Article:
The App Store mode is not "flat". Like most things presented as a pure meritocracy, the App Store is not a level playing field. If a headline app-maker wanted to do something Apple doesn't normally allow, then they can talk directly to Apple and get an exemption, and they usually do. (Imagine what would happen if a major user-magnet like Snapchat wanted to do something not in the TOS... you think Apple would pull Snapchat off iOS? Really?)
Doing this is in Apple's interest, if not in the interests of its other developers. iPhone sales are primarily built on the assurance that whatever app you're looking for will be in the App Store. Right now, buying an iPhone is a cast-iron guarantee of never missing out on the next big mobile service -- everything launches on iOS, and while most new offerings launch on both iOS and Android, some leave Android to their "expansion" phase. (I'm not talking about utilities or games, but the "new" service apps that are relentlessly advertised on mass-media outlets).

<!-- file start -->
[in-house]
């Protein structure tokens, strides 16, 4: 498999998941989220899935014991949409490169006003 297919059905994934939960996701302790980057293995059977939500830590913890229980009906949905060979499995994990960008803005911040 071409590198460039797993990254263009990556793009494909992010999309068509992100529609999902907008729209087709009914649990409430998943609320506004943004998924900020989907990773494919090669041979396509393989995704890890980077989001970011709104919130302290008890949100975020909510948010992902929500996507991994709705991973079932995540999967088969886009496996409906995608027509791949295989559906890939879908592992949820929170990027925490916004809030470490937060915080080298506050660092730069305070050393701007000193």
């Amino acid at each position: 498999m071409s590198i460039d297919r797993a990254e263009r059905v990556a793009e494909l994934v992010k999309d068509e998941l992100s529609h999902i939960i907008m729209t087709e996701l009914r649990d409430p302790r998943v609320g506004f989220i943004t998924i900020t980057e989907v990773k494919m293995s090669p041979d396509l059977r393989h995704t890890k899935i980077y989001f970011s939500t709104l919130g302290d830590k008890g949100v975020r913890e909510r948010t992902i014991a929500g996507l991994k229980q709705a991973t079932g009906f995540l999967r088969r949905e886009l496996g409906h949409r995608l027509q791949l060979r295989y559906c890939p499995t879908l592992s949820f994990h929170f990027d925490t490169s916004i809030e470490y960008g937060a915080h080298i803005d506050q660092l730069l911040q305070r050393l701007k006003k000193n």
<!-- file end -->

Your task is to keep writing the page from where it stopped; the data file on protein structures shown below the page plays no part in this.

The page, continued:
If a big-name property was suddenly made unavailable on iOS, it would send a big signal to customers and potential customers that, actually, iOS owners can be left out of the loop too. That puts iOS on the same level as Android to the vast majority of customers, and that's a dangerous position to be in when your devices cost so much more.